Saturday, September 29, 2007

An Overview of Workflow

Are you looking for a quick overview of what is. Here is an article I wrote some time ago that will give you some basic background on it - An Overview of Workflow Technology

Friday, September 28, 2007

InfoPath Common Trap and SQL Event

Common Trap
I had a past client reach out to me today for a question about He was using the SQL Event do some operations within an InfoPath process. He fell into one of the traps I discussed in my blog (Item 13 - Process and Activity Level XML and Multi-Destination Considerations). Basically remember if you were to do something like the following where you have an event (in this case a SQL event) after an InfoPath client event in the same activity you must use the activity XML field. Do not use the process XML field as it will not be updated until the succeeding rule for the activity is called.

I personally do not like how this code is hidden down inside of the succeeding rule. The code to move data from an activity to process level XML field conceptually has nothing to do with the success of an activity. There should be an OnActivityComplete event handler which should handle this. I digress…

A quick and dirty solution would be to do something like below if you want to use the process level XML fields. I would think this would be better solution as there could be multiple destination users who each have their own version of the XML. If there is only one slot, doing this you are guaranteed to use the XML of the destination user would finished the activity.

Now this may not be the best solution because maybe the code within the SQL Event handler could be very similar between SQL Events. You can refactor the code into something reusable if you wish. Point is I am not such a fan of using the SQL Event unless you are practicing a very rapid delivery environment. Reason is that all of the SQL statements are injected directly into .Net code as strings. If you want to be a minimalist and not create a large data layer just create store procedures and write a little code yourself to call them. You will have more maintainable code over the long run.

SQL 2005 Not Working with the Event
As well, he was running into some issues with SQL 2005 not working with the SQL Event Wizard although it would work with SQL 2000. I checked around and did not have an explanation on why that was occurring. Unfortunately I do not have an environment to test this out at the moment but I was not surprised there was a problem. The client said that if he took code from an event that he had generated with SQL 2000 the code would work with SQL 2005. I explained that is because the code is using underneath the hood of the SQL Event which is agnostic to the version of SQL. This leads me to believe that the SQL Event Wizard must be using something specific to SQL 2000.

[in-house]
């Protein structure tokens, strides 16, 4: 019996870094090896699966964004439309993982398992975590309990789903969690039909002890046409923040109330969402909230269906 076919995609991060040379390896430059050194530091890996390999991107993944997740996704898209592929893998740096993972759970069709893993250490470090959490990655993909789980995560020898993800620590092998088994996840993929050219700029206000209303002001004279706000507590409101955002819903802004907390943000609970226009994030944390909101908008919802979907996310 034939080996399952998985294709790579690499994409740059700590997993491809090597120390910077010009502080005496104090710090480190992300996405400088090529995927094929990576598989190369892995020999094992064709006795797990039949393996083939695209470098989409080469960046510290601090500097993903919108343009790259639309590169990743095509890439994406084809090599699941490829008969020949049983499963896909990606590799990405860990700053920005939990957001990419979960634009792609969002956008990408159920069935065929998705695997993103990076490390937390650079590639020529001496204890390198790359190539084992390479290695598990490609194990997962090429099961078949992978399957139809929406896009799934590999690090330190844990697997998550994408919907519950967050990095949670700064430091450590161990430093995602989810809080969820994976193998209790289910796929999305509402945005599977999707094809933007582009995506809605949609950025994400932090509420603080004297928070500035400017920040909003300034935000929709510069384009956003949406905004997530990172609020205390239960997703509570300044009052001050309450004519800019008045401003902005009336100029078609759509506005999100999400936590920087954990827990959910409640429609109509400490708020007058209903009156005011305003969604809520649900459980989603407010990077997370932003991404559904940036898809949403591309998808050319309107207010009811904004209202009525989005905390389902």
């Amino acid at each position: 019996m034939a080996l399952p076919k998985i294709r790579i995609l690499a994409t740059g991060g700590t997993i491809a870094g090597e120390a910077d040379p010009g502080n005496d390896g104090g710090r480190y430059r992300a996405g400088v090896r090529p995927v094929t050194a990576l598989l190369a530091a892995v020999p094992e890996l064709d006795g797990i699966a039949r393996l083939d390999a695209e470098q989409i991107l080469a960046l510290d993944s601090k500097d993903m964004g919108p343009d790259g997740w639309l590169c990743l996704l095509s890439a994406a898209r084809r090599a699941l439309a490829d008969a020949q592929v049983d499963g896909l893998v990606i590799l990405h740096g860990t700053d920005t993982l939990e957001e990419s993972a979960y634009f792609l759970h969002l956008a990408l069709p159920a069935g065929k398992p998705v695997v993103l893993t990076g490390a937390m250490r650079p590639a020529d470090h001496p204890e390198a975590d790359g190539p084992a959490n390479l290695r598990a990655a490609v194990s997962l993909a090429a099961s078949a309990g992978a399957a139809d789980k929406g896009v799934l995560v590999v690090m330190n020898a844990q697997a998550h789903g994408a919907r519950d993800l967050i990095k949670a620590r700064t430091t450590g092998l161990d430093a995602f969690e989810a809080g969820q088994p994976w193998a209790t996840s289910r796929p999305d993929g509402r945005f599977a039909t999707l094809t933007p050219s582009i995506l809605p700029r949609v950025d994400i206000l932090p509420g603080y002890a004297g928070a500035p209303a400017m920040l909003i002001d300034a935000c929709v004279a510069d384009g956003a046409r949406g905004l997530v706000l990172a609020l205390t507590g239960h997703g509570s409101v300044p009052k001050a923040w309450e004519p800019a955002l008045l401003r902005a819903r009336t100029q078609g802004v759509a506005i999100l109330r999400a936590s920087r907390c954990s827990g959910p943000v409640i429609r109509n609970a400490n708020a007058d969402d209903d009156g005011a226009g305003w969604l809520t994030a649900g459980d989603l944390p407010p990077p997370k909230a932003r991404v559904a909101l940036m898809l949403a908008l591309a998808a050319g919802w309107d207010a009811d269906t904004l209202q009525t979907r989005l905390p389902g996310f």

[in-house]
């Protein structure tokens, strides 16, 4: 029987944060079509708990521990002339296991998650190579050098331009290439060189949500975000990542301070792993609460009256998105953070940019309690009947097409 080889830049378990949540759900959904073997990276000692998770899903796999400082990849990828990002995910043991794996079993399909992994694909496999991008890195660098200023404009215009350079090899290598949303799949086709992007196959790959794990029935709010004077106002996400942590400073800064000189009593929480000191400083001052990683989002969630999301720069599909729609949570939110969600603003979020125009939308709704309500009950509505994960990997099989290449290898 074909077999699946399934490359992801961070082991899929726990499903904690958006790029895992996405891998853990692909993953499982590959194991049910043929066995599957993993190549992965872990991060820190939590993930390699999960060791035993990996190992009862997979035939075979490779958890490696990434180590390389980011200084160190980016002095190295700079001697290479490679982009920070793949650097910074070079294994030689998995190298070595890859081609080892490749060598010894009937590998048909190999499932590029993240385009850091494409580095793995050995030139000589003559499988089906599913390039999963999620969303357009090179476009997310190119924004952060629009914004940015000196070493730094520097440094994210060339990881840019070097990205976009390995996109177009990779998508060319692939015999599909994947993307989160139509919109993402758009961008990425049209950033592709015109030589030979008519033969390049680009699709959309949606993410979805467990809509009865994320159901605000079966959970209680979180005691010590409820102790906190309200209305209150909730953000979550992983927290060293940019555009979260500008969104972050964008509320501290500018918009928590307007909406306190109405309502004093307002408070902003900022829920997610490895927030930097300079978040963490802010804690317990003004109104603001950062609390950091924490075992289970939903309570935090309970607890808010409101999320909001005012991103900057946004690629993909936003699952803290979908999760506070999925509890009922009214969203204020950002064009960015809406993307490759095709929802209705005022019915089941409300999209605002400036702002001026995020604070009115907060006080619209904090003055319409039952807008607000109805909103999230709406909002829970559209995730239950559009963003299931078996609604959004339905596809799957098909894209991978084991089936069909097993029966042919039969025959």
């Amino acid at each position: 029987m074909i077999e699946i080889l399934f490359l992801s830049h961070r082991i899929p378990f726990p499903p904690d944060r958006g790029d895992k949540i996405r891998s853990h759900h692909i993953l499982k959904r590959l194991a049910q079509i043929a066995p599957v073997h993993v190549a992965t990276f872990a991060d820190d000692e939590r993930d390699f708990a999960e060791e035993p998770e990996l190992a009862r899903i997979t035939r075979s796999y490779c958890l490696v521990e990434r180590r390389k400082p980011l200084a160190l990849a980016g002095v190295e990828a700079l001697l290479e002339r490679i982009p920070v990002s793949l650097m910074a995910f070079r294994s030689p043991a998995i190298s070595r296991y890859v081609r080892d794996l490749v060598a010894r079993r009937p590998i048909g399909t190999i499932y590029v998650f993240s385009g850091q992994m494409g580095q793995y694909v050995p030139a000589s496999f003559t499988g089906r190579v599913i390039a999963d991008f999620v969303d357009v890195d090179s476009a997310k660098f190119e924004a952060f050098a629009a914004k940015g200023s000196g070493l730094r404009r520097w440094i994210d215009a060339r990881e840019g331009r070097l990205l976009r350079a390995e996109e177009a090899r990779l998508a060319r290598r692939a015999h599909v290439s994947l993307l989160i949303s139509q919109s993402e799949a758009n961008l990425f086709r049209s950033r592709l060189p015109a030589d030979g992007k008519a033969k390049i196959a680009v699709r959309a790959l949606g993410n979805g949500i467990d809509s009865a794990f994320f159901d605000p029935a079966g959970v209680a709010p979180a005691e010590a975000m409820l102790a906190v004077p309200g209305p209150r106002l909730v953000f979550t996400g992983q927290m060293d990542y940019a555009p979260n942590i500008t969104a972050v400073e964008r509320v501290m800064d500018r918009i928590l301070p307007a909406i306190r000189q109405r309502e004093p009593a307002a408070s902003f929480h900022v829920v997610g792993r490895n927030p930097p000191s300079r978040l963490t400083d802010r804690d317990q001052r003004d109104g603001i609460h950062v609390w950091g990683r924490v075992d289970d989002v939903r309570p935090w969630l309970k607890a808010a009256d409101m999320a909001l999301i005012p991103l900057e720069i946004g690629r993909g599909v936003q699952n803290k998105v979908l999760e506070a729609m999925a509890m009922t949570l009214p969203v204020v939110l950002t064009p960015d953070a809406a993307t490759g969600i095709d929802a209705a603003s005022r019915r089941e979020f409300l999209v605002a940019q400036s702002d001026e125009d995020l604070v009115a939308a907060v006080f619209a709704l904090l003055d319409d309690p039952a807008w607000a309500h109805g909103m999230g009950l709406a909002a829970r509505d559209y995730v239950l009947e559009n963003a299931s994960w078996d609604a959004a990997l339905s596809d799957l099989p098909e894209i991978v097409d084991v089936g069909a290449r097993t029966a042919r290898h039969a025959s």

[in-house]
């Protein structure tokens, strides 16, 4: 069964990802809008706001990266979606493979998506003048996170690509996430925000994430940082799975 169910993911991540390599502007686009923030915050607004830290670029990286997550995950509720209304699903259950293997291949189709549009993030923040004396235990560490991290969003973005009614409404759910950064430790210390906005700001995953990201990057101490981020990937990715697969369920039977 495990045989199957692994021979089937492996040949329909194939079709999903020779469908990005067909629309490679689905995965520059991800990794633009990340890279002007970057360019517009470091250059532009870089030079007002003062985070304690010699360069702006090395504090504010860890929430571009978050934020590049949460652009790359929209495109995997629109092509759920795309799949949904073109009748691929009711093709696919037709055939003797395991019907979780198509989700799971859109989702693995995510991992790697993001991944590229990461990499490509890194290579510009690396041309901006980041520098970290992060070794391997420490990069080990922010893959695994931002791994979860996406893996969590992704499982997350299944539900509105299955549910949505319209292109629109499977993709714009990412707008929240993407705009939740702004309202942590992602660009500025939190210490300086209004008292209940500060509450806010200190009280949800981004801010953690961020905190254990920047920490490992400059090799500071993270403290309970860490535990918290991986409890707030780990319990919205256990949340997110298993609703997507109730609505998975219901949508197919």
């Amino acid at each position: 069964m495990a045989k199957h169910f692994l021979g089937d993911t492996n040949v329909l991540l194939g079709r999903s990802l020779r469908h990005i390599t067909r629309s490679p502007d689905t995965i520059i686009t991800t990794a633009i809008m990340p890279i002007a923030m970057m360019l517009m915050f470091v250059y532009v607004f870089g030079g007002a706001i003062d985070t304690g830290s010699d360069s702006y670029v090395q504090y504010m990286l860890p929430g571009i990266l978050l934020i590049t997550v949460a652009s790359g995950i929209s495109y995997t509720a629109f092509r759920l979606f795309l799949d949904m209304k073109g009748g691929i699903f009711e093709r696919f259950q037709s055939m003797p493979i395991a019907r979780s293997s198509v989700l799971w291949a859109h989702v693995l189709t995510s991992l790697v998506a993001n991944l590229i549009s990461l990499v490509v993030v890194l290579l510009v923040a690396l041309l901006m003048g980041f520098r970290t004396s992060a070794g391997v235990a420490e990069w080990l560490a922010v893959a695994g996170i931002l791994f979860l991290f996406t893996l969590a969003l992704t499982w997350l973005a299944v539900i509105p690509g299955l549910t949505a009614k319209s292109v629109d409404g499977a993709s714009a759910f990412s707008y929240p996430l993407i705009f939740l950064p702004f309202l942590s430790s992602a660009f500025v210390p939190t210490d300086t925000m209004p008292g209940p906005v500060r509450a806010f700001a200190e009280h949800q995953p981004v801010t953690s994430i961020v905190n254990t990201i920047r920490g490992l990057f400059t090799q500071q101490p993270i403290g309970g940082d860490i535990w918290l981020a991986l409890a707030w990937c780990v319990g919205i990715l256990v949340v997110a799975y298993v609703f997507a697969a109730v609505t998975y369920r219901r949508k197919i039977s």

Friday, September 14, 2007 InfoPath Document Attachment Solution

1. Introduction
This article will provide a solution for the document attachment issue with as attaching documents into data fields can cause the database to grow at an uncontrolled rate. This issue commonly arises with InfoPath but also occurs with an or Win Form workflow. Many workflows have a requirement for attaching documents. An example would be if a user makes a purchase request maybe some legal document must be signed and then attached to the submission form.

2. Problem Background
If InfoPath is being used developers will want to use the document attachment functionality to attach the file to the InfoPath form. The problem is that InfoPath will take the attached document and serialize it into the XML of the InfoPath form. This is a problem as the size of the InfoPath XML file will grow as each file is attached. This becomes even a bigger problem when the XML is attached into a process as the database will grow significantly with each process instance.

The database will continue to grow because the XML of the InfoPath form will be stored numerous times; this is how it works. When an InfoPath form is attached to a K2 process the XML for the InfoPath form is stored at the process level as well as at the activity level. The reason why is each destination user (which could have their own slot) may require their own copy of the XML. In the preceding rule of the activity where the InfoPath client event resides, some code is generated that will copy the XML from process level into each activity instance for each and every destination user. Then on the succeeding rule, the XML from the activity instance of the user who finishes the activity will have their XML copied back into the process level.